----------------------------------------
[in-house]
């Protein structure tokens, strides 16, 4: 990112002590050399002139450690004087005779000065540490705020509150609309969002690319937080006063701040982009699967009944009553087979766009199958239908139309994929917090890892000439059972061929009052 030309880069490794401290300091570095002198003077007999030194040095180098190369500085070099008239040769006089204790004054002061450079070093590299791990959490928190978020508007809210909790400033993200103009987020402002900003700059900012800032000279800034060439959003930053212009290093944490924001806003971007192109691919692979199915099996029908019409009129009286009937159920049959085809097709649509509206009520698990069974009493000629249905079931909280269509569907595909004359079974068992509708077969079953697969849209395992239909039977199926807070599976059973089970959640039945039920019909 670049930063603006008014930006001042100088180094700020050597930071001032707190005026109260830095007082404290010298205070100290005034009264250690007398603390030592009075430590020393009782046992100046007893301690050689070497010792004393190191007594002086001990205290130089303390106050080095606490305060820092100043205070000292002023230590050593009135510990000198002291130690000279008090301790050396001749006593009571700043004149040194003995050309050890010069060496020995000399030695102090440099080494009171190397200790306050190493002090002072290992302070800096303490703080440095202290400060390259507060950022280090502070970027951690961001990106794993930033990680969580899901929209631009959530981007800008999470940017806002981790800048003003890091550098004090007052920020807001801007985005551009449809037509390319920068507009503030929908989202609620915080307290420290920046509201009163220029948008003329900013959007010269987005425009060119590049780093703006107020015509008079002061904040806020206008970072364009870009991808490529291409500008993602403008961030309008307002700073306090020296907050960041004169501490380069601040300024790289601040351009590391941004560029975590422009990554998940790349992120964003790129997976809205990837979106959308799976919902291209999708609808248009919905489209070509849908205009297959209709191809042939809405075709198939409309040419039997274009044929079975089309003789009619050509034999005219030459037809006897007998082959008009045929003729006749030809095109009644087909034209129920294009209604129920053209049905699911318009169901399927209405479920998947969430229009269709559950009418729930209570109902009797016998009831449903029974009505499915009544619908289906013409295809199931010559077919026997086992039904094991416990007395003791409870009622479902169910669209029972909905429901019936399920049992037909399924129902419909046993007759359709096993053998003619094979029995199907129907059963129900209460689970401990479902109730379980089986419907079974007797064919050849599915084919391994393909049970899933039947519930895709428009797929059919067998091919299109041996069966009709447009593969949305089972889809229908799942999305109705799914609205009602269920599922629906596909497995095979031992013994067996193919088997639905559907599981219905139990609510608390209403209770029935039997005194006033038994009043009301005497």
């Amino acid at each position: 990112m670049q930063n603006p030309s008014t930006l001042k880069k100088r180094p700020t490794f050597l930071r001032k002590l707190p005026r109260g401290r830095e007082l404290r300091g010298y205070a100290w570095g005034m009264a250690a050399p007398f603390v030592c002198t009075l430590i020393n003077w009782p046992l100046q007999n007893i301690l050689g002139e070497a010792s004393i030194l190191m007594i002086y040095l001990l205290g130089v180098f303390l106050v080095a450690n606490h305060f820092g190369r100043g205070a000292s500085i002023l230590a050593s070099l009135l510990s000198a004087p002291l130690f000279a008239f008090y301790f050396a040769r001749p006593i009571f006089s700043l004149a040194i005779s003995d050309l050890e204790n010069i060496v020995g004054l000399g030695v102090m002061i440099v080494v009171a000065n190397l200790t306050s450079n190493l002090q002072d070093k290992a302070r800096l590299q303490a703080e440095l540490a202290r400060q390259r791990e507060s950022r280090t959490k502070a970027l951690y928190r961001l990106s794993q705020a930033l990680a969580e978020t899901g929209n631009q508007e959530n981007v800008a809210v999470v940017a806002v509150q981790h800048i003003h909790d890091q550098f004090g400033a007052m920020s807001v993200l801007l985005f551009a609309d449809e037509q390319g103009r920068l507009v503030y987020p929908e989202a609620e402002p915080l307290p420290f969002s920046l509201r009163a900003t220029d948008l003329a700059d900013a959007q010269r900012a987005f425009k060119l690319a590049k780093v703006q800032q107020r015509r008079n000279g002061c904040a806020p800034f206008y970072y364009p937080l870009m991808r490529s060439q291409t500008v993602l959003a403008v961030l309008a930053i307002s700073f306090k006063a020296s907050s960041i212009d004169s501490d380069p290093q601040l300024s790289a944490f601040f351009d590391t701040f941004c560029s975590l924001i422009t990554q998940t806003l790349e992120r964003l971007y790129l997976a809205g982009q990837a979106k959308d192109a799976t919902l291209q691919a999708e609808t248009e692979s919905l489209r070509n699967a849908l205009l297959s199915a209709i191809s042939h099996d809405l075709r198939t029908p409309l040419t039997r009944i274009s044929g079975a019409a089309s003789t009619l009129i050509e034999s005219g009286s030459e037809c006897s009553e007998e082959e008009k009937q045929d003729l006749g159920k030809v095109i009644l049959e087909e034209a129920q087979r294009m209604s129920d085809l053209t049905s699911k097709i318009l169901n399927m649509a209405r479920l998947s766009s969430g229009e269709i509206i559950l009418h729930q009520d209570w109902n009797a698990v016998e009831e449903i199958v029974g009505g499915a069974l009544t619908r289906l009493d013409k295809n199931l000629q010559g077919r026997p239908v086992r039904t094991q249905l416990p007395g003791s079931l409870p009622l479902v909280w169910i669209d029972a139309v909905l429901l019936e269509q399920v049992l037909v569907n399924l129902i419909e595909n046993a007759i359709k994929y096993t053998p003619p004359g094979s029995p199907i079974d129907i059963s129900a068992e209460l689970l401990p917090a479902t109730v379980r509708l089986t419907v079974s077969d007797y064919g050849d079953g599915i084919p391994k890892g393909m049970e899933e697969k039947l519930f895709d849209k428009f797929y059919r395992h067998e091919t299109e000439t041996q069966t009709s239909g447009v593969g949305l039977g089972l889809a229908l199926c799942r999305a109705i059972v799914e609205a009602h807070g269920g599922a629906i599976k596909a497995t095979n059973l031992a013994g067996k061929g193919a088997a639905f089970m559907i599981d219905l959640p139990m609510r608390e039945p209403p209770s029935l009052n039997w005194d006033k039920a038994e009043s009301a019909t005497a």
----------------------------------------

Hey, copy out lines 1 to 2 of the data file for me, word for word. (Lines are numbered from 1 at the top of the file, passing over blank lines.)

[in-house]
């Protein structure tokens, strides 16, 4: 990112002590050399002139450690004087005779000065540490705020509150609309969002690319937080006063701040982009699967009944009553087979766009199958239908139309994929917090890892000439059972061929009052 030309880069490794401290300091570095002198003077007999030194040095180098190369500085070099008239040769006089204790004054002061450079070093590299791990959490928190978020508007809210909790400033993200103009987020402002900003700059900012800032000279800034060439959003930053212009290093944490924001806003971007192109691919692979199915099996029908019409009129009286009937159920049959085809097709649509509206009520698990069974009493000629249905079931909280269509569907595909004359079974068992509708077969079953697969849209395992239909039977199926807070599976059973089970959640039945039920019909 670049930063603006008014930006001042100088180094700020050597930071001032707190005026109260830095007082404290010298205070100290005034009264250690007398603390030592009075430590020393009782046992100046007893301690050689070497010792004393190191007594002086001990205290130089303390106050080095606490305060820092100043205070000292002023230590050593009135510990000198002291130690000279008090301790050396001749006593009571700043004149040194003995050309050890010069060496020995000399030695102090440099080494009171190397200790306050190493002090002072290992302070800096303490703080440095202290400060390259507060950022280090502070970027951690961001990106794993930033990680969580899901929209631009959530981007800008999470940017806002981790800048003003890091550098004090007052920020807001801007985005551009449809037509390319920068507009503030929908989202609620915080307290420290920046509201009163220029948008003329900013959007010269987005425009060119590049780093703006107020015509008079002061904040806020206008970072364009870009991808490529291409500008993602403008961030309008307002700073306090020296907050960041004169501490380069601040300024790289601040351009590391941004560029975590422009990554998940790349992120964003790129997976809205990837979106959308799976919902291209999708609808248009919905489209070509849908205009297959209709191809042939809405075709198939409309040419039997274009044929079975089309003789009619050509034999005219030459037809006897007998082959008009045929003729006749030809095109009644087909034209129920294009209604129920053209049905699911318009169901399927209405479920998947969430229009269709559950009418729930209570109902009797016998009831449903029974009505499915009544619908289906013409295809199931010559077919026997086992039904094991416990007395003791409870009622479902169910669209029972909905429901019936399920049992037909399924129902419909046993007759359709096993053998003619094979029995199907129907059963129900209460689970401990479902109730379980089986419907079974007797064919050849599915084919391994393909049970899933039947519930895709428009797929059919067998091919299109041996069966009709447009593969949305089972889809229908799942999305109705799914609205009602269920599922629906596909497995095979031992013994067996193919088997639905559907599981219905139990609510608390209403209770029935039997005194006033038994009043009301005497």